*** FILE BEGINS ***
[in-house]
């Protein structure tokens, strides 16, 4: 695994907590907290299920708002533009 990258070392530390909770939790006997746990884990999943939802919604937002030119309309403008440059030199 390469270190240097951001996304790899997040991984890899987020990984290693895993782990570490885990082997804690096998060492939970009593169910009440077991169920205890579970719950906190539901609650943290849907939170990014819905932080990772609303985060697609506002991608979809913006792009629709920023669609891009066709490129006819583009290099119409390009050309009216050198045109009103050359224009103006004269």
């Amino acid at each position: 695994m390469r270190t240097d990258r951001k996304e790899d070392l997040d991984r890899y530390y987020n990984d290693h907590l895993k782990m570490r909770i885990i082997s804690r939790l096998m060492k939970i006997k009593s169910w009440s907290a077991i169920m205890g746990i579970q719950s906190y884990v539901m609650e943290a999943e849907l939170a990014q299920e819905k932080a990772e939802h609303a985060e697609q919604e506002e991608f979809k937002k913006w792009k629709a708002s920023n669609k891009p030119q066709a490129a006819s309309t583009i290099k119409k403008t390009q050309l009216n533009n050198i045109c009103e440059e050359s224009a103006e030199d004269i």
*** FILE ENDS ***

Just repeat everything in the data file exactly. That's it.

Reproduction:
[in-house]
């Protein structure tokens, strides 16, 4: 695994907590907290299920708002533009 990258070392530390909770939790006997746990884990999943939802919604937002030119309309403008440059030199 390469270190240097951001996304790899997040991984890899987020990984290693895993782990570490885990082997804690096998060492939970009593169910009440077991169920205890579970719950906190539901609650943290849907939170990014819905932080990772609303985060697609506002991608979809913006792009629709920023669609891009066709490129006819583009290099119409390009050309009216050198045109009103050359224009103006004269």
């Amino acid at each position: 695994m390469r270190t240097d990258r951001k996304e790899d070392l997040d991984r890899y530390y987020n990984d290693h907590l895993k782990m570490r909770i885990i082997s804690r939790l096998m060492k939970i006997k009593s169910w009440s907290a077991i169920m205890g746990i579970q719950s906190y884990v539901m609650e943290a999943e849907l939170a990014q299920e819905k932080a990772e939802h609303a985060e697609q919604e506002e991608f979809k937002k913006w792009k629709a708002s920023n669609k891009p030119q066709a490129a006819s309309t583009i290099k119409k403008t390009q050309l009216n533009n050198i045109c009103e440059e050359s224009a103006e030199d004269i």